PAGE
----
(CNN) - Former Rep. Rob Simmons is halting his campaign for the Senate.
While his name will remain on the primary ballot, the Connecticut Republican said at a news conference Tuesday that "we have decided, reluctantly and prayerfully, to scale back the campaign. We will release staff to pursue other opportunities and curtail campaign activities. This is not an easy decision or a happy decision."
Former professional wrestling executive Linda McMahon captured the Connecticut GOP's Senate nomination endorsement, edging out Simmons at the party convention Friday night. At the time Simmons said he would challenge McMahon in the state's August 10 primary. Businessman Peter Schiff, another GOP candidate, failed to capture enough votes at the convention to qualify for the primary, but indicated he might launch a petition effort to get his name on the August primary ballot.
McMahon has spent millions of dollars of her own money on her campaign, which Simmons said Tuesday was a factor in his decision.
"We understand the mathematical reality of competing against an opponent with unlimited financial resources who has already invested over 16 and a half million dollars in this campaign – by far more than any senate candidate in the country – and who has an unlimited ability to continue spending at an extraordinary rate," said Simmons, according to prepared remarks released by his campaign.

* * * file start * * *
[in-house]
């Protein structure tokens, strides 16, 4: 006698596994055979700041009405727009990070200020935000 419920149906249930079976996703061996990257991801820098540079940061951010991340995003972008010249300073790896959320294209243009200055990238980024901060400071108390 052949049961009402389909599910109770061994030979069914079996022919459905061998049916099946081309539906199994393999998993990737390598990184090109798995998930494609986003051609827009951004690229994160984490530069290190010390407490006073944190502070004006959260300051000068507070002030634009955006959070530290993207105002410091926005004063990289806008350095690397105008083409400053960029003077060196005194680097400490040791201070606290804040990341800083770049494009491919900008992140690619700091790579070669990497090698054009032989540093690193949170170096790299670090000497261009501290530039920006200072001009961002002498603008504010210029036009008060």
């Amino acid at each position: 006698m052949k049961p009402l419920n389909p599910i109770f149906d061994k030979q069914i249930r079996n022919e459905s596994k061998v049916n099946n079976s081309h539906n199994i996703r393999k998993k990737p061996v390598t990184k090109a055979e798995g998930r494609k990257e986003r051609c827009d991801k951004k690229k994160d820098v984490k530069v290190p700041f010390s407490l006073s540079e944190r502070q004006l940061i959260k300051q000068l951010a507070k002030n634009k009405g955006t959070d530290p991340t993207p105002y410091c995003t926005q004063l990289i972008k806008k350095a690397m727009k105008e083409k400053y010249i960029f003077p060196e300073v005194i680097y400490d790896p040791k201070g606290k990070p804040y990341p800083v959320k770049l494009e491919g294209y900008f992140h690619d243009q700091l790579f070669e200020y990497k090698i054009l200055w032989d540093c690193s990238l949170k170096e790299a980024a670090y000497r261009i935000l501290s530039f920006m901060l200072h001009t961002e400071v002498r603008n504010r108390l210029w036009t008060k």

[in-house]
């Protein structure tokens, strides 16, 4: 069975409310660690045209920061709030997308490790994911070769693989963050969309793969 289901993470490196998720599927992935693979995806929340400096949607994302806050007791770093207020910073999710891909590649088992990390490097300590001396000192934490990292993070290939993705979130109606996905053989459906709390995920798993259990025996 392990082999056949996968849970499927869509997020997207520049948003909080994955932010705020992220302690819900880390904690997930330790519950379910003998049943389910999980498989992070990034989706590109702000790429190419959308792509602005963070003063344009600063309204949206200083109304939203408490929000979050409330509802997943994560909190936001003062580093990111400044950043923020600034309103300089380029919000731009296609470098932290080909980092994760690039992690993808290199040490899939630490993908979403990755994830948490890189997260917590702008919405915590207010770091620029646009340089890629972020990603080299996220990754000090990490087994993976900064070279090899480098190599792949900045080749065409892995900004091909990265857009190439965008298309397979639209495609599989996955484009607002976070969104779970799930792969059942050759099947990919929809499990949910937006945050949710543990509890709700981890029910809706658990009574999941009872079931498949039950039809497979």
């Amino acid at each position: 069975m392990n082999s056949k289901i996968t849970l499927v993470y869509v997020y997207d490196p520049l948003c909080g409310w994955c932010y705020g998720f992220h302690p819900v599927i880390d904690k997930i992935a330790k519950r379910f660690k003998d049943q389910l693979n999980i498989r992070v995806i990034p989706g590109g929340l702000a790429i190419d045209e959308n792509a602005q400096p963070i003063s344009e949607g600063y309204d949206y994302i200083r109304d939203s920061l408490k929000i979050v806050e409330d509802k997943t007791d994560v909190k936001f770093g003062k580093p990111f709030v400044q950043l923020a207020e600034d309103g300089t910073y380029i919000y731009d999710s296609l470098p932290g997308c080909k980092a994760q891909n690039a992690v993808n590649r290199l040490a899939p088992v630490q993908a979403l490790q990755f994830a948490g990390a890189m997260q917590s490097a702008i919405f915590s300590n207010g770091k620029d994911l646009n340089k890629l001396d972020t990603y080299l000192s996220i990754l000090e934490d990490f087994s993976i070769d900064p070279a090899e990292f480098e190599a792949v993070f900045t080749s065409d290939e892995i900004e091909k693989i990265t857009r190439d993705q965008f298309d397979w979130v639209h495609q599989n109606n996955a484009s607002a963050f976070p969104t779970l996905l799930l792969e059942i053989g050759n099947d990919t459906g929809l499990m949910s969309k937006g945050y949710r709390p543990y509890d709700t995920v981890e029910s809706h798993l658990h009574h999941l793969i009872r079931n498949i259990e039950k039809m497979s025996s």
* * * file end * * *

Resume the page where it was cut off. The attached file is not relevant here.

As for what's next, Simmons said "while my name will remain on the primary ballot, in the coming months I will devote myself to helping other Republican candidates for public office."
With Simmons ending his active bid for the GOP Senate nomination, McMahon will most likely face off this November against Democratic Senate nominee and Connecticut Attorney General Richard Blumenthal, who is apologizing for misstating his military record during the Vietnam War.
"I have made mistakes and I am sorry. I truly regret offending anyone," Blumenthal said in a statement sent to the Hartford Courant Sunday night. "I will always champion the cause of Connecticut's and our nation's veterans."
Blumenthal's comments come one week after the New York Times reported that he distorted his military service record. The article alleges that Blumenthal lied about serving in Vietnam and says that he never served in that war, even though the candidate has claimed he did in speeches before veterans groups and military families.
Blumenthal acknowledged last Tuesday that he has not always accurately described his military service during the Vietnam War. Blumenthal served in the Marine Corps Reserves during the Vietnam War, and was stationed stateside. He says he mistakenly said he served "in" Vietnam rather than "during" Vietnam in his previous speeches.
The absence of a strong apology in his remarks last Tuesday fueled criticism from Republicans and even some Democrats.
In the statement to the Courant, Connecticut's largest daily newspaper, Blumenthal said that "at times when I have sought to honor veterans, I have not been as clear or precise as I should have been about my service in the Marine Corps Reserves."
Simmons did serve in the U.S. Army in Vietnam, winning two bronze stars. He served as a Connecticut state lawmaker before winning election to the House in 2000. Simmons served three terms before losing a re-election bid in 2006.
Follow Paul Steinhauser on Twitter: @psteinhausercnn